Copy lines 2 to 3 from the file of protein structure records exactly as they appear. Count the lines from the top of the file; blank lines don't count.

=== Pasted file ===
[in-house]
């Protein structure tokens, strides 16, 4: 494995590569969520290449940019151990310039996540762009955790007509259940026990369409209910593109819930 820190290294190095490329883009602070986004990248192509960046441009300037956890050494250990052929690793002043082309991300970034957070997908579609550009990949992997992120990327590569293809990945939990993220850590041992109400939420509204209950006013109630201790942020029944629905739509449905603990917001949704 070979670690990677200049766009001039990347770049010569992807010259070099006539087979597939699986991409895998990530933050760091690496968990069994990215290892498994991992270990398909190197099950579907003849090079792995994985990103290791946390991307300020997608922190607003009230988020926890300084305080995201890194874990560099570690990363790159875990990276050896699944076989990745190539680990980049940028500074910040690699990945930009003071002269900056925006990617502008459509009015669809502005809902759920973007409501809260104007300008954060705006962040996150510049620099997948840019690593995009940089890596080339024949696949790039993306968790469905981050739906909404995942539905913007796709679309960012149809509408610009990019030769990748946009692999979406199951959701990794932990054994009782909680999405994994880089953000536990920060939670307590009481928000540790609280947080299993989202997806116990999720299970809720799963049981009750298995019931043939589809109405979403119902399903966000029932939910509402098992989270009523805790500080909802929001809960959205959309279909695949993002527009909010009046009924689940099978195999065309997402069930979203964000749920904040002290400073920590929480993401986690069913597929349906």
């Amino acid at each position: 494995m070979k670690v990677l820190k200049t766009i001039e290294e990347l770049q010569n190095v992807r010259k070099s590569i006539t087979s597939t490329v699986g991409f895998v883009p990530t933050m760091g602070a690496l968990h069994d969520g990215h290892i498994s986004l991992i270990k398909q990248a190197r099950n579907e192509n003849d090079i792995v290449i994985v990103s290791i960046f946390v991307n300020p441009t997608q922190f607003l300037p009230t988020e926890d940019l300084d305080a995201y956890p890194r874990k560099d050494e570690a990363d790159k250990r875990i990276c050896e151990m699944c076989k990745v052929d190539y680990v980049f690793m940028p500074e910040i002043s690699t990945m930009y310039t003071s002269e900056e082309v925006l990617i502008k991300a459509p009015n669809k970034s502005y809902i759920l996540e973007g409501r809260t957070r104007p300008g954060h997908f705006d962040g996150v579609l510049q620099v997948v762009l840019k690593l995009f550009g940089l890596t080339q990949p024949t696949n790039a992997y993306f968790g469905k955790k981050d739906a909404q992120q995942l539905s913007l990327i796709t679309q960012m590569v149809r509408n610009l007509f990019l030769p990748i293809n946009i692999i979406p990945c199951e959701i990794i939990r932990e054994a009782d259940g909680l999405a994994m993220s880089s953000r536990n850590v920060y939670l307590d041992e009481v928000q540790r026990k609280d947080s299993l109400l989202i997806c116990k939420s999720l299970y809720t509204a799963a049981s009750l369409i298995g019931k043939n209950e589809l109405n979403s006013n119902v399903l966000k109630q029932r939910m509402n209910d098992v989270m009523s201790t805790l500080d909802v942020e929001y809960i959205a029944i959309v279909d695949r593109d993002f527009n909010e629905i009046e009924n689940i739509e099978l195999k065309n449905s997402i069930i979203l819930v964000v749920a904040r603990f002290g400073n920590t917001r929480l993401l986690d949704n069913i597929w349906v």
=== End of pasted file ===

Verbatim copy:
């Protein structure tokens, strides 16, 4: 494995590569969520290449940019151990310039996540762009955790007509259940026990369409209910593109819930 820190290294190095490329883009602070986004990248192509960046441009300037956890050494250990052929690793002043082309991300970034957070997908579609550009990949992997992120990327590569293809990945939990993220850590041992109400939420509204209950006013109630201790942020029944629905739509449905603990917001949704 070979670690990677200049766009001039990347770049010569992807010259070099006539087979597939699986991409895998990530933050760091690496968990069994990215290892498994991992270990398909190197099950579907003849090079792995994985990103290791946390991307300020997608922190607003009230988020926890300084305080995201890194874990560099570690990363790159875990990276050896699944076989990745190539680990980049940028500074910040690699990945930009003071002269900056925006990617502008459509009015669809502005809902759920973007409501809260104007300008954060705006962040996150510049620099997948840019690593995009940089890596080339024949696949790039993306968790469905981050739906909404995942539905913007796709679309960012149809509408610009990019030769990748946009692999979406199951959701990794932990054994009782909680999405994994880089953000536990920060939670307590009481928000540790609280947080299993989202997806116990999720299970809720799963049981009750298995019931043939589809109405979403119902399903966000029932939910509402098992989270009523805790500080909802929001809960959205959309279909695949993002527009909010009046009924689940099978195999065309997402069930979203964000749920904040002290400073920590929480993401986690069913597929349906």
């Amino acid at each position: 494995m070979k670690v990677l820190k200049t766009i001039e290294e990347l770049q010569n190095v992807r010259k070099s590569i006539t087979s597939t490329v699986g991409f895998v883009p990530t933050m760091g602070a690496l968990h069994d969520g990215h290892i498994s986004l991992i270990k398909q990248a190197r099950n579907e192509n003849d090079i792995v290449i994985v990103s290791i960046f946390v991307n300020p441009t997608q922190f607003l300037p009230t988020e926890d940019l300084d305080a995201y956890p890194r874990k560099d050494e570690a990363d790159k250990r875990i990276c050896e151990m699944c076989k990745v052929d190539y680990v980049f690793m940028p500074e910040i002043s690699t990945m930009y310039t003071s002269e900056e082309v925006l990617i502008k991300a459509p009015n669809k970034s502005y809902i759920l996540e973007g409501r809260t957070r104007p300008g954060h997908f705006d962040g996150v579609l510049q620099v997948v762009l840019k690593l995009f550009g940089l890596t080339q990949p024949t696949n790039a992997y993306f968790g469905k955790k981050d739906a909404q992120q995942l539905s913007l990327i796709t679309q960012m590569v149809r509408n610009l007509f990019l030769p990748i293809n946009i692999i979406p990945c199951e959701i990794i939990r932990e054994a009782d259940g909680l999405a994994m993220s880089s953000r536990n850590v920060y939670l307590d041992e009481v928000q540790r026990k609280d947080s299993l109400l989202i997806c116990k939420s999720l299970y809720t509204a799963a049981s009750l369409i298995g019931k043939n209950e589809l109405n979403s006013n119902v399903l966000k109630q029932r939910m509402n209910d098992v989270m009523s201790t805790l500080d909802v942020e929001y809960i959205a029944i959309v279909d695949r593109d993002f527009n909010e629905i009046e009924n689940i739509e099978l195999k065309n449905s997402i069930i979203l819930v964000v749920a904040r603990f002290g400073n920590t917001r929480l993401l986690d949704n069913i597929w349906v």